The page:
"Don't Worry Darling" an absorbing, mostly unsettling "Stepford" riff that works best when being ambiguous

Don’t Worry Darling (2022)

No need to worry, the deviously chic “Don’t Worry Darling” has more to offer than the publicity of its behind-the-scenes drama, which we won’t even get into, darling (that’s what Google is for). Following up Olivia Wilde’s sparkling directorial debut—2019’s fresh, smart, funny “Booksmart”—this is a much more ambitious and visually striking undertaking in which she directs another script by writer Katie Silberman. Being set in a patriarchal world without feminism, “The Stepford Wives” is an easy comparison, but “Don’t Worry Darling” is kept fresh and absorbing as its own paranoid through-the-looking-glass nightmare in suburban conformity and subjugation. 

Alice Chambers (Florence Pugh) and her husband Jack (Harry Styles) live in a picture-perfect cul-de-sac of midcentury modern homes in a close-knit desert community called “The Victory Project,” circa the 1950s. They’re the only couple without children, and that’s by choice, but they couldn’t be happier. Every morning, the wives wave to their husbands, pulling out in their Ford Thunderbird Roadsters in unison to work at the electrical engineering headquarters on a classified operation in “the development of progressive materials.” When the subservient wives aren’t tending to the homes and preparing a hot meal for their husbands’ arrival, they take a bus to the shopping center and take a ballet class. Victory founders Frank (Chris Pine) and Shelley (Gemma Chan) make it their mission statement to change the world. Of course, the wives are kept in the shadows about what their husbands actually do, but it’s all for their safety, right? Once one of the wives, Margaret (KiKi Layne), begins looking catatonic and being very vocal about Victory lying to them, Alice begins thinking for herself and asking questions. Or, is Alice just losing it?

Working with material that calls for specific period dressing, Olivia Wilde impresses once again with a clear vision and a sophisticated filmic language that’s grown since her last film. Having all the right collaborators in Wilde’s corner, the film is intoxicating to look at and listen to, giving the illusion that the “what” is actually dread-inducing and unpredictable. Dazzling production design and costume design aside, cinematographer Matthew Libatique’s work is stunning, his camera a window into a dreamy, sun-baked Shangri-La before the façade cracks and rots. The sound design and John Powell’s score of gnawing psychosis also mesmerize and put one on edge.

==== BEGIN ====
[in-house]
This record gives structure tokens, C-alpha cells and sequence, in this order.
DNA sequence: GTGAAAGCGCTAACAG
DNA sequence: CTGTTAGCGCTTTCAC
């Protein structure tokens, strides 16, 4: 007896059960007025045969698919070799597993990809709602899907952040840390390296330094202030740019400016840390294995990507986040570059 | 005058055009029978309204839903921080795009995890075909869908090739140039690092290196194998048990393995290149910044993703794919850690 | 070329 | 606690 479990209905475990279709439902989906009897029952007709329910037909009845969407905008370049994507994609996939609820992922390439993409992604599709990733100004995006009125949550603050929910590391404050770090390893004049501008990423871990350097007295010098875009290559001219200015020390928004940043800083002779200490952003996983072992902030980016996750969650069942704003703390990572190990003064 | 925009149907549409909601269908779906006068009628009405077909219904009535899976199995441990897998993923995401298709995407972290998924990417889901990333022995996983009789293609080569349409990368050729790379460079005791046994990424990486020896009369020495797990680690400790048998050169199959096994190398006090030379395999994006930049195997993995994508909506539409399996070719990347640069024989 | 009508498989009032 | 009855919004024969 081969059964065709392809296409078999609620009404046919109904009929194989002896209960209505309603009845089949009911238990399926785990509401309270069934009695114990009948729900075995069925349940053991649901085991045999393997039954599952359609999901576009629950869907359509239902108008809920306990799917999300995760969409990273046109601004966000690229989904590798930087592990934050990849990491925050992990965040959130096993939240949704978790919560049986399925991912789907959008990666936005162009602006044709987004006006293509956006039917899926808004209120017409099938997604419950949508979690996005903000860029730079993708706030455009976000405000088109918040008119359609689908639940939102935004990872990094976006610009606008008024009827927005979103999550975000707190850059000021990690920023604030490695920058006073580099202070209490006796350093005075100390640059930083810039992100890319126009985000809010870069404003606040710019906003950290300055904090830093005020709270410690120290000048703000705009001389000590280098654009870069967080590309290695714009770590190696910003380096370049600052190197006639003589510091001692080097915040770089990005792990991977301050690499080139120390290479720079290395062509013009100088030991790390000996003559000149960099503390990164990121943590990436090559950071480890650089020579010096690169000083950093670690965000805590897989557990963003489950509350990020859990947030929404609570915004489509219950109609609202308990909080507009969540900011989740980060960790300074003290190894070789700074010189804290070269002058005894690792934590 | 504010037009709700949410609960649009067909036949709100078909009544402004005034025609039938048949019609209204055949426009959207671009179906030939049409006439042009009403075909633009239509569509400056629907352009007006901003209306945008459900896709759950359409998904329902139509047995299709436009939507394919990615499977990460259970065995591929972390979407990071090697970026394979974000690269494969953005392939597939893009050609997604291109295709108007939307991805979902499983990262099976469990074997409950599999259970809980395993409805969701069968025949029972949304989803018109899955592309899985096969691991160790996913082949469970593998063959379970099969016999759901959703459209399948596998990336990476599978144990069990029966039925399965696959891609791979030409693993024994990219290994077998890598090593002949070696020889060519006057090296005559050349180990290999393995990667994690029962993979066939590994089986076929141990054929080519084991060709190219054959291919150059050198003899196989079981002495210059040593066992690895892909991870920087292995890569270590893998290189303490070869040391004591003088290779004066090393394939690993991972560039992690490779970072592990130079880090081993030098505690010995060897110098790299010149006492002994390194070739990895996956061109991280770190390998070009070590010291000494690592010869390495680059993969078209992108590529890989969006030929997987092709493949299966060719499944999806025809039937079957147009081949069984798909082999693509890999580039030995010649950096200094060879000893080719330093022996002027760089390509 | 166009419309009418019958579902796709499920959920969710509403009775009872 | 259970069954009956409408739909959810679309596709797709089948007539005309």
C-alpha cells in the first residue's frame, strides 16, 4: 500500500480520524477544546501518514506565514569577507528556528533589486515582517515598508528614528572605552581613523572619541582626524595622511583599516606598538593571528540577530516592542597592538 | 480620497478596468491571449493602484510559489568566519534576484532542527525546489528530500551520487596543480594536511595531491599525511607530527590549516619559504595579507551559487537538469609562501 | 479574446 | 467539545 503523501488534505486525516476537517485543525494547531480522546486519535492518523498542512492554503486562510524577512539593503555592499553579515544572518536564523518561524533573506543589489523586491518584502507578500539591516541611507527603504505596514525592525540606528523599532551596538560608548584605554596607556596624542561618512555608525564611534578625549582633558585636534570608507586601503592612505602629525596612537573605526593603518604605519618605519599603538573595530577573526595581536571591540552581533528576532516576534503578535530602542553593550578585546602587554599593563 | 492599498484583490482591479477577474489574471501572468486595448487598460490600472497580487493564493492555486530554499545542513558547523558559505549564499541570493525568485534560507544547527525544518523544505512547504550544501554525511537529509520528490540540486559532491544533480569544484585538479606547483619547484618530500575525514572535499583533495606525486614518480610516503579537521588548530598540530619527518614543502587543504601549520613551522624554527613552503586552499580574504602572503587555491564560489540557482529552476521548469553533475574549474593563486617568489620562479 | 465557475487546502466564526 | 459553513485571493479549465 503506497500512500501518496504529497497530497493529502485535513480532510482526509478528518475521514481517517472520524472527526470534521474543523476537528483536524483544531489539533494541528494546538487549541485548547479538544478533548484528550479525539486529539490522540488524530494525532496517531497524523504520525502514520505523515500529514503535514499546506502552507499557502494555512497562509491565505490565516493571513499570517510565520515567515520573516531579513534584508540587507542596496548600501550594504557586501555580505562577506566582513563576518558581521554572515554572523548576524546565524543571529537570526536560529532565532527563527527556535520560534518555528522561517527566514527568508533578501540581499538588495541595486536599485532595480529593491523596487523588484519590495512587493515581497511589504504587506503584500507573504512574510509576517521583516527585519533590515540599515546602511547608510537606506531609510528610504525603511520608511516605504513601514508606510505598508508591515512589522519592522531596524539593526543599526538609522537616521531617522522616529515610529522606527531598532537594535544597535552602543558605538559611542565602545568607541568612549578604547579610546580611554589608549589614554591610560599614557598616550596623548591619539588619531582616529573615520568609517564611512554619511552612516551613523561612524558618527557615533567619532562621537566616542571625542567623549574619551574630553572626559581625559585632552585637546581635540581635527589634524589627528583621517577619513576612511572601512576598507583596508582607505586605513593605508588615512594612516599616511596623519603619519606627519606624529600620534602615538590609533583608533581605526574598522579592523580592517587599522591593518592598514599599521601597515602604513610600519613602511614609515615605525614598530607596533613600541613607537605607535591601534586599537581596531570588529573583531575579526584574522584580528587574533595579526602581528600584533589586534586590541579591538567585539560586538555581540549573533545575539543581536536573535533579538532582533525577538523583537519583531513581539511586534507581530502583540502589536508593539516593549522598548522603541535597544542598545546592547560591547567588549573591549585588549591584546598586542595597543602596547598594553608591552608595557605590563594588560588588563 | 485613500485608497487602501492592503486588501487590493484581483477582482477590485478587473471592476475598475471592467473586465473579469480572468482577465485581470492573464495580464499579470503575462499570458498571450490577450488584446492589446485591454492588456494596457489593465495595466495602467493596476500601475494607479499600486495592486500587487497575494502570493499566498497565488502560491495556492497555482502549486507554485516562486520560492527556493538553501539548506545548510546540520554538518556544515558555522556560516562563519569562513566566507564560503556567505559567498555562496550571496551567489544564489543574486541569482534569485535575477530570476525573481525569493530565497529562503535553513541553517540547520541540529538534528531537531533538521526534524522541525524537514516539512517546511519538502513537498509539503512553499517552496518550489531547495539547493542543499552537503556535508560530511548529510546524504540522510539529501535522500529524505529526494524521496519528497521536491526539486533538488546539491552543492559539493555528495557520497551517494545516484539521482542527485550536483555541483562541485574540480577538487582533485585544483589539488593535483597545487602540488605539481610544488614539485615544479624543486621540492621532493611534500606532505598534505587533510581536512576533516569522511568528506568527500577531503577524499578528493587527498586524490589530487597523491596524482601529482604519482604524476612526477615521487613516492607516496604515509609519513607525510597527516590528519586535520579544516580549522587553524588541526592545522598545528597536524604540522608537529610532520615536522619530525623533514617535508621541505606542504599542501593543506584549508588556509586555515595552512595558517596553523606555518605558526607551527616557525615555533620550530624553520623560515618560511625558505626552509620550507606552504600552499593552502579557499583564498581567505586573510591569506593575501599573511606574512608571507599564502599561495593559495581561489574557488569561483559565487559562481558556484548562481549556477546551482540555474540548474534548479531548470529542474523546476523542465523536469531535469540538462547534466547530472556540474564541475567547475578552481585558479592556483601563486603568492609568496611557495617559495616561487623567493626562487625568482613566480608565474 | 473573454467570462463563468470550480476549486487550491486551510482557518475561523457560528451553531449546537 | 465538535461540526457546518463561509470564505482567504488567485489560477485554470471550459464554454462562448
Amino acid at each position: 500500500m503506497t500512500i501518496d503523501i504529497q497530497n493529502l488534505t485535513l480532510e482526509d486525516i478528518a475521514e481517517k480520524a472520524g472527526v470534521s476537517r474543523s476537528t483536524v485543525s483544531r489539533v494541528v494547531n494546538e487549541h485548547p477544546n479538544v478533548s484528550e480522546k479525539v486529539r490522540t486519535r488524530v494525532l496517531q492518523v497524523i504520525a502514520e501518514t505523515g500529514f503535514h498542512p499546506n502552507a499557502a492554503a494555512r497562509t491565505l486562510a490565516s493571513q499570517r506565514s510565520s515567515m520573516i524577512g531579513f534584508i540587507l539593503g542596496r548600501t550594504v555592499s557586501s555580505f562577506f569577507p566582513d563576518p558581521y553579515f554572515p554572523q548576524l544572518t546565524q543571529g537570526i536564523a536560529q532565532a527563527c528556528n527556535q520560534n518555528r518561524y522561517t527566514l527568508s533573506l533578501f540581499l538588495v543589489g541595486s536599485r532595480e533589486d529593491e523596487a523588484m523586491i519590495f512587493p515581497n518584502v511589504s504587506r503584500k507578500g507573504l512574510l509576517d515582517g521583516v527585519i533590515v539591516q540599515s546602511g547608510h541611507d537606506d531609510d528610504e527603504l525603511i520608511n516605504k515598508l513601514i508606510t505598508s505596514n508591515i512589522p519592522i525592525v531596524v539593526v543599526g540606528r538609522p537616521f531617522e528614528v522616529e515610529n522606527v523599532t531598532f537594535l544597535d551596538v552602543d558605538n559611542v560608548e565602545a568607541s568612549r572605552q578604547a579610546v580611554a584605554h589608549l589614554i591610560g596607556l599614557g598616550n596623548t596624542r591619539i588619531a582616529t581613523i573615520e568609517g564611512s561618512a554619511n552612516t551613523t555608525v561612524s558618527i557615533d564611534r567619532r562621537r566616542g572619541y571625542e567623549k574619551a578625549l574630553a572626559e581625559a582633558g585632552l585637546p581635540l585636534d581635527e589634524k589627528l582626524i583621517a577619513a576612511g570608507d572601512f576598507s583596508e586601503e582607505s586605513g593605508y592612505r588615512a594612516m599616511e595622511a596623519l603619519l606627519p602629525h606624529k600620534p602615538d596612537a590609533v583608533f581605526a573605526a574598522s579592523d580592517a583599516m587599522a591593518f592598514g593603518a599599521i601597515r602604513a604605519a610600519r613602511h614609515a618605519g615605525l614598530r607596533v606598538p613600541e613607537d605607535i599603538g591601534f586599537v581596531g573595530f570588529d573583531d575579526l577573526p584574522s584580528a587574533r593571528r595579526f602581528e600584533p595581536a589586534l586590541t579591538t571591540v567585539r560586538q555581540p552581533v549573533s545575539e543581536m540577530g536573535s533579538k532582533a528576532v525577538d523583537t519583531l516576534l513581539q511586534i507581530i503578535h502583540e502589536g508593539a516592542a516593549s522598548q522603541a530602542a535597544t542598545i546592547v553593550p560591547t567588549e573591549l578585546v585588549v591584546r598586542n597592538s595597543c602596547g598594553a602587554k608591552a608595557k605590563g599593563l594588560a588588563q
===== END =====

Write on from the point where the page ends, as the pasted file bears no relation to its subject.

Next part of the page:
The sinister goings-on in this ultramodern, ultra-sleek bubble tip their hand when Alice cracks open some empty eggs and then sights a possible plane crash. But things do get weirder from there, indeedy. As if David Lynch directed a Marilyn Manson music video, there are disorienting flashes of a fever dream and visions of Busby Berkeley-style dancers. Alice’s breaks with reality are unsettling and evocative, as she Saran wraps a bowl of food before Saran wrapping her own head or cleans a glass door before the wall behind her closes in. Katie Silberman’s script definitely intrigues with its “something is afoot here” concept about Kool-Aid-drinking groupthink, even when it gets less ambiguous and daring toward the film’s “dot the i’s and cross the t’s” explanation. The chosen resolution to the mystery isn’t unsatisfying per se, but it can’t quite compete with the getting-there. 

With all the poise and instincts beyond her years, Florence Pugh captivates in every frame and makes Alice’s psychological unraveling riveting to watch. She is unimpeachable playing another woman who is doubted, and much like her final moments in “Midsommar,” Pugh does a lot with the slow formation of a frown. Proving wrong all the naysayers who just want to see others fail, Harry Styles is more than fine as Jack. He fits right in with this group of actors and, for a matinee idol who's just getting started, up to the challenge of a few emotional blowups. Perhaps Pugh makes Styles better, but they do even exhibit some sexual chemistry. Chris Pine makes chilling use of his All-American good looks as the leader of the boys’ club. A prickly dinner party scene where Alice challenges Frank is a standout that crackles with tension, and Gemma Chan is also not to be underestimated in that scene or in general as Frank’s wife Shelley.

Stewing in Alice's suspicions, the majority of the film is tantalizing before revealing what lies beneath the veneer of daytime cocktails and having your husband perform cunnilingus on you on top of a perfectly set dinner table. The puzzle-box plotting probably can't be held up too closely to scrutiny, but the bigger thorn in one's side is that the answers don't really give the viewer as much to ponder afterward. The supporting cast is an enticing one, even if not everyone gets enough support from the script. Olivia Wilde, herself, gets to be boozy and brassy as the chainsmoking Bunny, Alice's fellow housewife friend; hilariously expressive comic Kate Berlant is a hoot as the pregnant Peg; Nick Kroll has fun reveling in one lane as Bunny’s boorish husband Bill; and Timothy Simons is all but missing a mustache to twirl as the obviously untrustworthy resident Dr. Collins. KiKi Layne (2018’s “If Beale Street Could Talk”) is woefully underutilized as Margaret, who could’ve been afforded much more time to be developed as a person rather than a plot catalyst. In spite of the script not laying down enough groundwork to make the "a-ha" moment really sting, “Don’t Worry Darling” is too strange, classily lensed, and compelling to dismiss Wilde’s entire mission.

Grade: B

Warner Bros. Pictures is releasing “Don’t Worry Darling” (123 min.) in theaters on September 23, 2022.